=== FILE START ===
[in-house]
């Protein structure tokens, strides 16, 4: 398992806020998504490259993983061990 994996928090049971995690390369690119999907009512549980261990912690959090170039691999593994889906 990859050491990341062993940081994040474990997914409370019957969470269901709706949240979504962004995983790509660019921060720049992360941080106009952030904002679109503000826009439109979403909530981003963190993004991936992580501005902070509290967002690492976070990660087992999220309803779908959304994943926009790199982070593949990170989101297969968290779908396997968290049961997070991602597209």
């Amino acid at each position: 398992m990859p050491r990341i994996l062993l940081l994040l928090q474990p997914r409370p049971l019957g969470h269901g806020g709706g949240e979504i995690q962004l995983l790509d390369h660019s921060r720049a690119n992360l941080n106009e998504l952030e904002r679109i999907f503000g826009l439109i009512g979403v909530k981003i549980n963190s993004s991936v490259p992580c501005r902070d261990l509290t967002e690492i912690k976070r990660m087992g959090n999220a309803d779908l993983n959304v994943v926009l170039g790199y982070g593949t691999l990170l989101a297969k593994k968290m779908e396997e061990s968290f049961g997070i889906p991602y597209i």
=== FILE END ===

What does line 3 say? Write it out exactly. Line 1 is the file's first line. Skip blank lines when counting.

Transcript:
């Amino acid at each position: 398992m990859p050491r990341i994996l062993l940081l994040l928090q474990p997914r409370p049971l019957g969470h269901g806020g709706g949240e979504i995690q962004l995983l790509d390369h660019s921060r720049a690119n992360l941080n106009e998504l952030e904002r679109i999907f503000g826009l439109i009512g979403v909530k981003i549980n963190s993004s991936v490259p992580c501005r902070d261990l509290t967002e690492i912690k976070r990660m087992g959090n999220a309803d779908l993983n959304v994943v926009l170039g790199y982070g593949t691999l990170l989101a297969k593994k968290m779908e396997e061990s968290f049961g997070i889906p991602y597209i």